Can you imagine that poor old thing still carrying a torch for me after all this time? I think she’s 32 or 35 or something like that. I can’t bring her around to my friends. But she’s a dynamo in bed. She would slather us both with coconut oil and we’d roll around on top of each other like two puppies wrestling. The smell of coconut would permeate the bedroom. Now, I get a hard-on if I eat a macaroon.

She’ll try any position. She’s fearless. Laura told me she’s never had an orgasm but Ann has them ALL THE TIME. Once, while looking out her window and watching the sunset over Central Park, she dropped to her knees and delivered the goods. I didn’t ask for it and wasn’t expecting it.

I didn’t want her to become attached but that’s exactly what happened. I hate it when someone is hurting on account of me. It’s such a waste of their time. I’m not worth it. Calling her would just be an excuse to get back into her Upper East Side king size bed. It would be wrong. [Note: It was wrong, but I did it, anyway.]

Sunset over the Hudson River and New Jersey. Both pics taken from my 50th floor office.

sunset My new apartment is nice but the neighborhood is scary. I hear gunshots almost every night. I was walking down the hall to the elevator and a tiny black mouse ran past me. I could have kicked him into his next life but I let him live. Klinger came for a visit and he was offered works three times before he got to my building. [Note: Works = hypodermic needle and accoutrements for injecting heroin.]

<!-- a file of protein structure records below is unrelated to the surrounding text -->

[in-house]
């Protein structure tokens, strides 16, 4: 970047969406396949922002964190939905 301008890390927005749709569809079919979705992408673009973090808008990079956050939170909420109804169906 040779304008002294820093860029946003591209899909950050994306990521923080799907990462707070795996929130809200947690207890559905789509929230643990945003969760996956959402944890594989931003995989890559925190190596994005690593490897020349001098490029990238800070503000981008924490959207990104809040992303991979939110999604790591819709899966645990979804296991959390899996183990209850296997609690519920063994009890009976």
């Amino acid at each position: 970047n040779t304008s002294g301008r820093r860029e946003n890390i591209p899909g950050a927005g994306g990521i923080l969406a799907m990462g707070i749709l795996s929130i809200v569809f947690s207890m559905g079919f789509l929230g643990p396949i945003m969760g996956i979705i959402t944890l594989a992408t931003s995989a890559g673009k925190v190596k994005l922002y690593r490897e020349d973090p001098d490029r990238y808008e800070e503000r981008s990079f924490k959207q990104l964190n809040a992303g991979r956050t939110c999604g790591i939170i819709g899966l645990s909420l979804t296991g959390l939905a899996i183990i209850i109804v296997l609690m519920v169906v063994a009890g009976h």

There are more journal entries linked in the Memoir category. But if you want to cut to the chase, this post is my favorite. When I read this, it feels like I’m reading about somebody else’s life. But it’s not. It’s mine.



Juxtapose Your Day

Juxtaposition is when two contrasting items are placed in close proximity to one another for heightened effect. In concert, a band will play a raucous song followed by a quiet one. Springsteen does it a lot. It’s Beethoven’s favorite device. His music is ether bombastic or delicate. Movies, literature, art—it’s everywhere. Juxtaposition is used to tweak your perceptions.

After the humiliation of watching a derelict violently berate two young girls and not lift a finger to help, the rest of my day unfolded in a narcotic euphoria. It was like watching a sped-up film of a flower opening.

I unpacked the guilt I was carrying for calling in sick (when I wasn’t), and the guilt for not helping those girls and left it on the marble steps of the Metropolitan Museum of Art. Forgiveness is a snap under the right conditions. I came out of the subway at 86th Street and a gentle snow was falling. It was purifying.

Curves within curves.


The key to a museum visit is to get there when it opens. You float through the quiet corridors and empty galleries unmolested by crowds and noise.